Ask straight questions of the creators and cast of the HBO’s new TV series, Westworld, and you may not get straight answers.
When does Westworld take place? Where in the world – or beyond it – is this weird, adult amusement park, where humanoid robots cater to all whims and fantasies of visiting guests, located? Are you real?
Executive producers Jonah Nolan and Lisa Joy, who envisioned the seductive and scary update of the 1973 Michael Crichton film, and the all-star ensemble of actors who populate Westworld aren’t ready to talk specifics ahead of its October 2 premiere. (Some won’t even cop to whether they are humans or “hosts”, the show’s nom de robot.)
But ask them how Westworld reflects or could even change the world we live in, and the players can go on at length.
“The movie was way ahead of its time, and Crichton’s mind was light years ahead of the reality,” says actor Jeffrey Wright, who plays Bernard Lowe, the head of Westworld’s programming division. “We’ve finally begun to catch up a bit, so there are even greater resonances and implications now, and I think Jonah and Lisa are exploring in ways that simply weren’t as topical in 1973.
“But at the same time, the issues of the technology marry very well with human ideas and curiosity about the nature of things and what is it that our sentience is comprised of.”
Equally as ambitious as another HBO programme – the one about warring kingdoms and dragons – Westworld is a high-concept series with high hopes to be more than a show about rich people having sex with robots. As such, it’s impossible to discuss Westworld without pondering its broader themes of consciousness, consent, artificial intelligence and the nature of sin.
The similarities between the original film and the new 10-episode series basically begin and end with the premise: guests pay handsomely to live out their fantasies in the Wild West bacchanalia populated by “hosts”.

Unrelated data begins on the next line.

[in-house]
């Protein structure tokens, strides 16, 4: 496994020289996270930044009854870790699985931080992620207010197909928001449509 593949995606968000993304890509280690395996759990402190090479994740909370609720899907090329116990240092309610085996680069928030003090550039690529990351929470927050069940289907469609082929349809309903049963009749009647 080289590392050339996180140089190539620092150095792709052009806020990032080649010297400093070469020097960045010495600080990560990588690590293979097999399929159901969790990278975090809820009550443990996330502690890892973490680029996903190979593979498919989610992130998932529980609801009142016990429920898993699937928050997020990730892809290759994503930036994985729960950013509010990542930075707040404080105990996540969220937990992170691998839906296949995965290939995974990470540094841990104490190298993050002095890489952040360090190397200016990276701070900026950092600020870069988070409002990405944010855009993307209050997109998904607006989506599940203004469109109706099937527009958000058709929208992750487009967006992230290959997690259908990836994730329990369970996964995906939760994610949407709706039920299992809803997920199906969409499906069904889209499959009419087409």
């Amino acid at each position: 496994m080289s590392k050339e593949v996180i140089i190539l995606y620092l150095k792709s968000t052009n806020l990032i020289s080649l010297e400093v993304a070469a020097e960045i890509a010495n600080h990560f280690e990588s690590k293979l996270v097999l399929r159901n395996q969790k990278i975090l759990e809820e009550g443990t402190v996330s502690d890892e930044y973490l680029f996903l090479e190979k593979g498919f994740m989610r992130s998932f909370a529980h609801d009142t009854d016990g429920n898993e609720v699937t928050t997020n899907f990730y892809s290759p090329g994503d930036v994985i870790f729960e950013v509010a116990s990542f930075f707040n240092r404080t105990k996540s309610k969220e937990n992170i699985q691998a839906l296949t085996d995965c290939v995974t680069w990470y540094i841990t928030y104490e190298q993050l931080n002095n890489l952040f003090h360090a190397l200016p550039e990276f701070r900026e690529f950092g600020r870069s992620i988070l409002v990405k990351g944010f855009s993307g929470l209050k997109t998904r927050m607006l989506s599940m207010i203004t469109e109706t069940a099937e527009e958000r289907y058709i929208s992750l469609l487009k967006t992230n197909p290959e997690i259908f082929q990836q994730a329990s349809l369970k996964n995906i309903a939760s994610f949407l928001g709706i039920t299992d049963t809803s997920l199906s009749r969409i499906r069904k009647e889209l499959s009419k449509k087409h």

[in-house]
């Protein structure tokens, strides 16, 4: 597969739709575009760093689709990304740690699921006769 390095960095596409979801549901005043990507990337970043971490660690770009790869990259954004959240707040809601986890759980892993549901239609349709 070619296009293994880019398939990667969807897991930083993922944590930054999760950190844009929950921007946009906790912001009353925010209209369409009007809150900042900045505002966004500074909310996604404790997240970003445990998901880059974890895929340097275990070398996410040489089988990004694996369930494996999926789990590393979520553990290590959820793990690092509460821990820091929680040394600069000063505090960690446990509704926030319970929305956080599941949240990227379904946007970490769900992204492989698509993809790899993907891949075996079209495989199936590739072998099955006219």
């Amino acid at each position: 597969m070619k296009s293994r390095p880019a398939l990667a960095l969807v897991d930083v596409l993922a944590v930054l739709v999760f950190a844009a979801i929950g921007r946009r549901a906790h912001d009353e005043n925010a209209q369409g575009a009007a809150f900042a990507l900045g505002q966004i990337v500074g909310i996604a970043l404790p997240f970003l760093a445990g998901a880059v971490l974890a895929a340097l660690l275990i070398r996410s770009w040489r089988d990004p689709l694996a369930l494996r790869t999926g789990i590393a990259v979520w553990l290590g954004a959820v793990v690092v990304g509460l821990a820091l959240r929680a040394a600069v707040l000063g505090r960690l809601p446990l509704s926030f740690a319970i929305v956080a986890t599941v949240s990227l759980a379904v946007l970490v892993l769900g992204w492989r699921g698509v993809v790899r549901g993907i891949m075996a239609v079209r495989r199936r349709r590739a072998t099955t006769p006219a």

Gone are scientists in wrinkled lab coats fretting from their control room of whirling tape decks. The new face of this operation is a smartly suited Anthony Hopkins as the reclusive Dr Robert Ford, creator of the hosts and father of Westworld. His vision is served by an army of engineers and a vast corporate structure that includes everything from cleanup crews to an artistic director of sorts who scripts, styles, plans and pitches every single host character and storyline and guest interaction for Ford’s approval.
The vintage robots of yesteryear have been shelved in favour of hosts who are nearly indistinguishable from humans. Grown in milky vats, their muscles genetically grafted strand by strand, they can drink, stutter, sweat, cough, bleed and “die”. Splayed out like Leonardo da Vinci’s Vitruvian Man, the hosts are treated more like props than works of art, as evidenced in the first footage with outed-host Dolores, played by actress Evan Rachel Wood.
But the showrunners behind the scenes know she’s much more than a generic “fembot”. Just mentioning the sci-fi trope to Joy, former writer for Pushing Daisies and co-producer on Burn Notice, causes the co-creator to pause and ponder. (But not before pointing out that Westworld employs manbots as well; it’s an equal-opportunity amusement park.)
“I think it goes back to the notion of romantic love, from the earliest myths, from Pygmalion and Galatea,” Joy says of what the guests are seeking. “You fall in love with this inanimate creature that you imbue with all your hopes and dreams.
“Oftentimes it’s narcissism, because you just want to see yourself in their eyes as something wonderful. And that’s what a lot of these guests are doing. They come to feel love, to feel special … I think that there is something enduring about that desire to be loved, unconditionally. It’s an unnatural thing. Another human can’t supply that because humans aren’t made to service each other’s fantasies. So they imagine a world in which a robot would do it. We take that a step further with their own personhood, and things get a little complicated.”